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Old 21st February 2005, 12:14 AM   #1
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Default Anode Resistors on PPP Amps

I'm prototyping version 3 of a 4 x KT88 PPP Amp.

Looking at some historical designs I see several designs which run 47 Ohm resistors in each output tube anode.

Is this for stability or an attempt to get the tubes to current share (balance) ?

If for balance then the 10 ohm resistors I use in each cathode would do the same thing (ONLY better) - right?

Any opinion gratefully received.

Cheers,
Ian
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Old 21st February 2005, 12:35 AM   #2
SY is offline SY  United States
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Stability. There's some small benefit for matching, but that's very, very secondary.
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Old 21st February 2005, 02:44 AM   #3
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Hi,

Quote:
Looking at some historical designs I see several designs which run 47 Ohm resistors in each output tube anode.
Works not unlike gridstopper resistors but far less common.
Often called "plate resistor".

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Old 21st February 2005, 02:59 AM   #4
amperex is offline amperex  United States
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Default Stability

Some older '40s & '50s amps used an inductor of 1/4" dia x 3/4" long with about 20 turns of #20 guage wire on PPP designs. This stopped high frequency instability above the audio range.
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Old 21st February 2005, 06:54 AM   #5
Yvesm is offline Yvesm  France
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Hi !

For a long time I contemplate for designing something using this topology (If I don't mistake, another name for CIRCLOTRON).

It seems to me that the worst offender (not to speak about huge drive requirement) is the necessity in having the two HV supply floating, not only at DC but at AC too.

I mean that the parasitic capacitance of those supplies vs ground should (MUST ? ) be kept as lo as possible, cos they are at the AC potential of the output tubes's plates wich is an HOT signal point.

I beleive in turn, that a standard power supply tranny cannot be used, rather it must be built with the lowest possible capacitance from the HV windings to all others.

In other words, some relaxed requirements for the OPT are moved to the PSU tranny.

Of course, SS rectification and simple RC smoothing may help, in eliminating the capacitance of valves's heather windings to ground, and the need of having the chokes floating too.

Could this explain the need for "plate stoppers" ?

Just a thought.

Yves.
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Old 21st February 2005, 11:47 AM   #6
SY is offline SY  United States
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Not really- the PS is at AC ground anyway. On top of that, the feed is to a push-pull point, the OPT's center tap. This is just a way to knock down the Q at the high voltage (AC) points from wiring and the OPT. One amp I saw used parallel output tubes, with the plate stoppers only in the leads of the tubes furthest from the transformer.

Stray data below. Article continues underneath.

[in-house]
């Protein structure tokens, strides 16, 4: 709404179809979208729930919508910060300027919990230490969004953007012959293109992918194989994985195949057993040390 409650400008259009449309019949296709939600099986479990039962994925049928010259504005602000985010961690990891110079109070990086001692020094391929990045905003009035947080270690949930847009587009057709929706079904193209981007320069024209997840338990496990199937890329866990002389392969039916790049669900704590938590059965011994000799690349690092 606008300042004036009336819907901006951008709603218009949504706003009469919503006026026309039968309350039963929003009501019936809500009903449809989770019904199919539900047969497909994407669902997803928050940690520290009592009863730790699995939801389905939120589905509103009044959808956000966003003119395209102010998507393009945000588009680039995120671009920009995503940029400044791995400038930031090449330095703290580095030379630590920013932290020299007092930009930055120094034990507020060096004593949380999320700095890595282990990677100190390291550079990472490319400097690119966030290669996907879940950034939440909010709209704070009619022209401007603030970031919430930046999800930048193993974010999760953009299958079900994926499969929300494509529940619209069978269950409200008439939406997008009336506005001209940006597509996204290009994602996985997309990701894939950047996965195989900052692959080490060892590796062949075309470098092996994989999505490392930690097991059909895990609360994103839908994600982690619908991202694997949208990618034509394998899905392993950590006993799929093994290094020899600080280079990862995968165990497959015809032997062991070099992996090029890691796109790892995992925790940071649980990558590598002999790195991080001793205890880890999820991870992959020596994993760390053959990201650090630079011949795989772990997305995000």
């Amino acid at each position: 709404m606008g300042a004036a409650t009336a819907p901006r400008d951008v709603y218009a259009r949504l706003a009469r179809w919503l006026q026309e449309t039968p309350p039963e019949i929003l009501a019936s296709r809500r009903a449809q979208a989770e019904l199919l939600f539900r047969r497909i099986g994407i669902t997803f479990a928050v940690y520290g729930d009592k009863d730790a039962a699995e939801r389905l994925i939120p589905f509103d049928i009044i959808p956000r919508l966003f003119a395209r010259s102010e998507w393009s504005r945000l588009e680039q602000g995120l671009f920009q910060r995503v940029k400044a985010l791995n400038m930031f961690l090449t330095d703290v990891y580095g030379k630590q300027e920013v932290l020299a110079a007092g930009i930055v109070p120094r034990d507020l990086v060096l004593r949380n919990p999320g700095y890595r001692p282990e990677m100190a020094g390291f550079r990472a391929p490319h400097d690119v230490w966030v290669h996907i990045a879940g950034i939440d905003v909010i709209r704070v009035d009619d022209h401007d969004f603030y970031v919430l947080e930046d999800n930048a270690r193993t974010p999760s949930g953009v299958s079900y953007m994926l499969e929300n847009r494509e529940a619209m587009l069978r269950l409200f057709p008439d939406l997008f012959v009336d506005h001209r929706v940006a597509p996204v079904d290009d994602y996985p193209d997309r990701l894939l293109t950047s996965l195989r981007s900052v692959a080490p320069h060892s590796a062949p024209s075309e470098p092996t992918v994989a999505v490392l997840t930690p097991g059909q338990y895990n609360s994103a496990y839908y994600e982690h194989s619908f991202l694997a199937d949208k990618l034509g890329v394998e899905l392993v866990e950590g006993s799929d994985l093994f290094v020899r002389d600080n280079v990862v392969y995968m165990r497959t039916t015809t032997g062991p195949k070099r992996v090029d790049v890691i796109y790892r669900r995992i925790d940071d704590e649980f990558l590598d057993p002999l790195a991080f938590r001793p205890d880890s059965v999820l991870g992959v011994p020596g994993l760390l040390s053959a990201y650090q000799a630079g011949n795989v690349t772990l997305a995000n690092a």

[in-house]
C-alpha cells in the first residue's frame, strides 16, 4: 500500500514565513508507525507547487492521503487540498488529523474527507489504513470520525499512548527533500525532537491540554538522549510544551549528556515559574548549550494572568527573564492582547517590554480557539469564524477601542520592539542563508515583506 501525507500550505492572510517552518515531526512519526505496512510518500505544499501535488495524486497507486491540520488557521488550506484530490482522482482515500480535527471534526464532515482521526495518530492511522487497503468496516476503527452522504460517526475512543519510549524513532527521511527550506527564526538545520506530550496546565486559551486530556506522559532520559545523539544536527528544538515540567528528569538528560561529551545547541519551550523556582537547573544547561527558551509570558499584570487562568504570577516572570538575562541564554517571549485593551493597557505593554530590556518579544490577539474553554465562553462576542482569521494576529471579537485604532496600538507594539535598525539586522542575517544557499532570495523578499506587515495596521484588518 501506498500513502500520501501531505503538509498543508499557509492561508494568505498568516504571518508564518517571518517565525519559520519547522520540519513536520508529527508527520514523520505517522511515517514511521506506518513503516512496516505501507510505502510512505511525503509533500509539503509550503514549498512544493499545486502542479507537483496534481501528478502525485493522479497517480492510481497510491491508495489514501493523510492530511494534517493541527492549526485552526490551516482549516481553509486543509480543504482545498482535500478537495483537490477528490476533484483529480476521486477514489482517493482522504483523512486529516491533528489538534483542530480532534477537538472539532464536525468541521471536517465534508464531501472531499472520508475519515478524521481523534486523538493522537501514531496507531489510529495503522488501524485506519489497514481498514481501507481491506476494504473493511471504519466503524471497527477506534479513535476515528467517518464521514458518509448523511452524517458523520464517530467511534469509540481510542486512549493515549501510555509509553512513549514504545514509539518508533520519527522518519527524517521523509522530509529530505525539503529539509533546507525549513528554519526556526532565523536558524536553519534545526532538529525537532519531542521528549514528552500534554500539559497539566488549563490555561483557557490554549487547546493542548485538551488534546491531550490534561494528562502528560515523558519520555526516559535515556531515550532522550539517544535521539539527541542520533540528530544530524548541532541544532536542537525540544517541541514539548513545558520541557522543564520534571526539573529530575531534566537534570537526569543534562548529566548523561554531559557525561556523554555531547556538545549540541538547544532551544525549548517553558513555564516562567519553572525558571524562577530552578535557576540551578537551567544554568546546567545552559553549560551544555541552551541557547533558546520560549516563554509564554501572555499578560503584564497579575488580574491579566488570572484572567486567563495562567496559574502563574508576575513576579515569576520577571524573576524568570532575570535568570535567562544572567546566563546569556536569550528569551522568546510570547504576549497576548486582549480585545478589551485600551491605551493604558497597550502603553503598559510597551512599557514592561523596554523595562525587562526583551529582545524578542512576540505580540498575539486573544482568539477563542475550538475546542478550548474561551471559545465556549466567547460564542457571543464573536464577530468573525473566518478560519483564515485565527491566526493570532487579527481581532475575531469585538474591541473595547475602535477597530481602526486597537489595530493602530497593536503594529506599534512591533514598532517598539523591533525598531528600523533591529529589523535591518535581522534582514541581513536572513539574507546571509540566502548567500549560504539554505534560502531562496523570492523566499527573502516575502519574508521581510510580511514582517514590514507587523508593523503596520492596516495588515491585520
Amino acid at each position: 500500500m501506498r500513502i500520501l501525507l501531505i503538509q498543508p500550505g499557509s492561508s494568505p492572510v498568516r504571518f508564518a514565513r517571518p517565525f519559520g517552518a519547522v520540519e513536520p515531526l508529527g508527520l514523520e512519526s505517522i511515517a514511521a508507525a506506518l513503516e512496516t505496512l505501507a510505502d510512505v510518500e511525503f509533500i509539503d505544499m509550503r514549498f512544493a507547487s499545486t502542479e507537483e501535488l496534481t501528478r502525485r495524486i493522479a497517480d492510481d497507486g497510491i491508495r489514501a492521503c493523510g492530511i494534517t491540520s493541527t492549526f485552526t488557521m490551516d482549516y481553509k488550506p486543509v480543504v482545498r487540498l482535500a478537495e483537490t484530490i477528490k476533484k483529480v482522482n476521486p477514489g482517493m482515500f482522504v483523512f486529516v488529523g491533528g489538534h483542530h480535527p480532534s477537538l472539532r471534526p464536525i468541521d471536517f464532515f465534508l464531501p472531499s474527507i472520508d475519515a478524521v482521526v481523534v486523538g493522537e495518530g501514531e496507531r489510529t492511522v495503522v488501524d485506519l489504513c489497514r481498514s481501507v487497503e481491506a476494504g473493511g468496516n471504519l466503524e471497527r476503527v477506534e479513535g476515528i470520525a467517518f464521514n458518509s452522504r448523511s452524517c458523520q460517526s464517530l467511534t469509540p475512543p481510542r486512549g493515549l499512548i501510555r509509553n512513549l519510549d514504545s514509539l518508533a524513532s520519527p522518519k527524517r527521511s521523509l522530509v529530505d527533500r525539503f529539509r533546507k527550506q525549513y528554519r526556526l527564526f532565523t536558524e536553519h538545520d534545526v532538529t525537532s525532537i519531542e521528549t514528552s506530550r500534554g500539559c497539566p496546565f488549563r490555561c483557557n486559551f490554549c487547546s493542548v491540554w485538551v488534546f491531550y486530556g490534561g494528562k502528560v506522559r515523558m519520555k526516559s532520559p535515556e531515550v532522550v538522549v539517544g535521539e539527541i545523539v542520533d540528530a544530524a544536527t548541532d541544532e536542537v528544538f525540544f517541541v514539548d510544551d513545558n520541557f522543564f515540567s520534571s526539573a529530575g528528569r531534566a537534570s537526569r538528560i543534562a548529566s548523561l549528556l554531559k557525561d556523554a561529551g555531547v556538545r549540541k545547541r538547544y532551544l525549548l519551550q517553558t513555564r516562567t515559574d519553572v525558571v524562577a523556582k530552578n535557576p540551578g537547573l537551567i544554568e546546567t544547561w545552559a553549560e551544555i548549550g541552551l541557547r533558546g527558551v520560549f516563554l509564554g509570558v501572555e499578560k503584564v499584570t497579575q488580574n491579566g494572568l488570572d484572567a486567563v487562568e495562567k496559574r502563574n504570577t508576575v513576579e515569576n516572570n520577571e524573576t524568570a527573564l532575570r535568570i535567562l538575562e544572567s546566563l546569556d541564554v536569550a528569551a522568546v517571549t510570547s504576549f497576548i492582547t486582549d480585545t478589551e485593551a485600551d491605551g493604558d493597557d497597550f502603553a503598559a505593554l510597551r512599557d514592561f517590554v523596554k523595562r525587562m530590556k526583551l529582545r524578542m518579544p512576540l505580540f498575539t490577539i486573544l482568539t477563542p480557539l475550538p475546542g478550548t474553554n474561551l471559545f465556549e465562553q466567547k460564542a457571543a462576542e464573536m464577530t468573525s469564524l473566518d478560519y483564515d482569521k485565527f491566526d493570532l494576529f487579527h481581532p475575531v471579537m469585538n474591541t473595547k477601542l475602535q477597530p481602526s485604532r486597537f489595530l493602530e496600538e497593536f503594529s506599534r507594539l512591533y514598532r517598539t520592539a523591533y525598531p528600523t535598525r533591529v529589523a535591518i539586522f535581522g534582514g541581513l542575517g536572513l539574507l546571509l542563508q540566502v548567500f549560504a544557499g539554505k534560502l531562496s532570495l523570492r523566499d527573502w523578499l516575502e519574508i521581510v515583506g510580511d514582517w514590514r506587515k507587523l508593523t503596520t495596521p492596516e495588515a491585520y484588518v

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Old 21st February 2005, 12:22 PM   #7
Yvesm is offline Yvesm  France
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Quote:
Originally posted by SY
Not really- the PS is at AC ground anyway.
I can't agree with that, it seems to me that PSU are at plate potential. (See attached)
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Old 21st February 2005, 12:28 PM   #8
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With a circlotron, yes, but with a conventional amp, no. Sorry for the misunderstanding.
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Old 21st February 2005, 02:41 PM   #9
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Quote:
Originally posted by SY
One amp I saw used parallel output tubes, with the plate stoppers only in the leads of the tubes furthest from the transformer.
I've noticed that in alot of PPP schematics I've looked at on the web.
One pair of tubes has plate chokes,while the others don't..always seemed a little odd to me,and I wonderered why they didn't just put plate chokes on all the pairs of tubes.(Some schema's do show plate chokes on all the output tubes.)
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Old 21st February 2005, 03:28 PM   #10
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Default Re: Anode Resistors on PPP Amps

Quote:
Originally posted by gingertube
I'm prototyping version 3 of a 4 x KT88 PPP Amp.

Looking at some historical designs I see several designs which run 47 Ohm resistors in each output tube anode.

Is this for stability
yes..........resistors act as RF parasitic dampers used with high gm tubes.....I replaced some in an amp with the modern type of film power resistors ..this was a mistake as they are spirally cut and act as mini inductors.
Replace with carbon composition types (if you can find them)otherwise one risks HF parasitic oscillation especially when the tube output loading tips toward class B in an AB amp....it's usually an indication of an older generation output tranny with higher leakage inductance and capacitance.


richj
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